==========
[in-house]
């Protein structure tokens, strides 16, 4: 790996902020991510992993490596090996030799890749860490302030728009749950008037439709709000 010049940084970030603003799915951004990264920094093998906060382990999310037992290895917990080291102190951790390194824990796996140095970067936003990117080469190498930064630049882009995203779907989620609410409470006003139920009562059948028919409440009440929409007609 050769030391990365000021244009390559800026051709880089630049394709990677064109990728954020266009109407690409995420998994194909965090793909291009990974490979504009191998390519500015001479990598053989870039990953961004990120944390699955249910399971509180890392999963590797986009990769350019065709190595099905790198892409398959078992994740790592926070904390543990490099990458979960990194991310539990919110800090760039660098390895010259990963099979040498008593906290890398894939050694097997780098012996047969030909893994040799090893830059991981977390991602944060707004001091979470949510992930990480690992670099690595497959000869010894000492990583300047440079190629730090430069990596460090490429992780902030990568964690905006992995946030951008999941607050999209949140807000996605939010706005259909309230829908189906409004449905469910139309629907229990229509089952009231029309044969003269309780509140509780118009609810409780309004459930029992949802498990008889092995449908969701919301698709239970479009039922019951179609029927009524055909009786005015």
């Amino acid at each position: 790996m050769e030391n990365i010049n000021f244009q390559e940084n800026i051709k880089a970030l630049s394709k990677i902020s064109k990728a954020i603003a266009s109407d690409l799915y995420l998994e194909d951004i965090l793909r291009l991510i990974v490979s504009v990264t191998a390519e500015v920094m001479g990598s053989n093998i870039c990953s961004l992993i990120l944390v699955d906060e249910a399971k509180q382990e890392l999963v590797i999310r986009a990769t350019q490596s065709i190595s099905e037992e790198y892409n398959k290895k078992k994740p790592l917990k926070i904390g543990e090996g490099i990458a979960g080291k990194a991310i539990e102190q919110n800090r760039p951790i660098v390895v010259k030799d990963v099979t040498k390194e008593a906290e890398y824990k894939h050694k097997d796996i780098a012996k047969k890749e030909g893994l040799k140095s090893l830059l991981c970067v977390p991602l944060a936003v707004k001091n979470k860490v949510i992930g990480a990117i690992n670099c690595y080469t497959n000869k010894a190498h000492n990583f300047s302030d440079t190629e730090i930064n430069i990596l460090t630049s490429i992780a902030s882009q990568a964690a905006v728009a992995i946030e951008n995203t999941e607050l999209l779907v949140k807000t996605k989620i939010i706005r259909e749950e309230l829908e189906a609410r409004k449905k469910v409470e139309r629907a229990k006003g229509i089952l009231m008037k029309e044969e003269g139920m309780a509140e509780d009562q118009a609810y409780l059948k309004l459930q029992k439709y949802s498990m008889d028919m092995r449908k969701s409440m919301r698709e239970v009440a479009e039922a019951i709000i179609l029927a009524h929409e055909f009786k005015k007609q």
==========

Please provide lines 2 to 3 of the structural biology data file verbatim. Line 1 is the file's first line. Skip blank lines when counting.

């Protein structure tokens, strides 16, 4: 790996902020991510992993490596090996030799890749860490302030728009749950008037439709709000 010049940084970030603003799915951004990264920094093998906060382990999310037992290895917990080291102190951790390194824990796996140095970067936003990117080469190498930064630049882009995203779907989620609410409470006003139920009562059948028919409440009440929409007609 050769030391990365000021244009390559800026051709880089630049394709990677064109990728954020266009109407690409995420998994194909965090793909291009990974490979504009191998390519500015001479990598053989870039990953961004990120944390699955249910399971509180890392999963590797986009990769350019065709190595099905790198892409398959078992994740790592926070904390543990490099990458979960990194991310539990919110800090760039660098390895010259990963099979040498008593906290890398894939050694097997780098012996047969030909893994040799090893830059991981977390991602944060707004001091979470949510992930990480690992670099690595497959000869010894000492990583300047440079190629730090430069990596460090490429992780902030990568964690905006992995946030951008999941607050999209949140807000996605939010706005259909309230829908189906409004449905469910139309629907229990229509089952009231029309044969003269309780509140509780118009609810409780309004459930029992949802498990008889092995449908969701919301698709239970479009039922019951179609029927009524055909009786005015």
């Amino acid at each position: 790996m050769e030391n990365i010049n000021f244009q390559e940084n800026i051709k880089a970030l630049s394709k990677i902020s064109k990728a954020i603003a266009s109407d690409l799915y995420l998994e194909d951004i965090l793909r291009l991510i990974v490979s504009v990264t191998a390519e500015v920094m001479g990598s053989n093998i870039c990953s961004l992993i990120l944390v699955d906060e249910a399971k509180q382990e890392l999963v590797i999310r986009a990769t350019q490596s065709i190595s099905e037992e790198y892409n398959k290895k078992k994740p790592l917990k926070i904390g543990e090996g490099i990458a979960g080291k990194a991310i539990e102190q919110n800090r760039p951790i660098v390895v010259k030799d990963v099979t040498k390194e008593a906290e890398y824990k894939h050694k097997d796996i780098a012996k047969k890749e030909g893994l040799k140095s090893l830059l991981c970067v977390p991602l944060a936003v707004k001091n979470k860490v949510i992930g990480a990117i690992n670099c690595y080469t497959n000869k010894a190498h000492n990583f300047s302030d440079t190629e730090i930064n430069i990596l460090t630049s490429i992780a902030s882009q990568a964690a905006v728009a992995i946030e951008n995203t999941e607050l999209l779907v949140k807000t996605k989620i939010i706005r259909e749950e309230l829908e189906a609410r409004k449905k469910v409470e139309r629907a229990k006003g229509i089952l009231m008037k029309e044969e003269g139920m309780a509140e509780d009562q118009a609810y409780l059948k309004l459930q029992k439709y949802s498990m008889d028919m092995r449908k969701s409440m919301r698709e239970v009440a479009e039922a019951i709000i179609l029927a009524h929409e055909f009786k005015k007609q």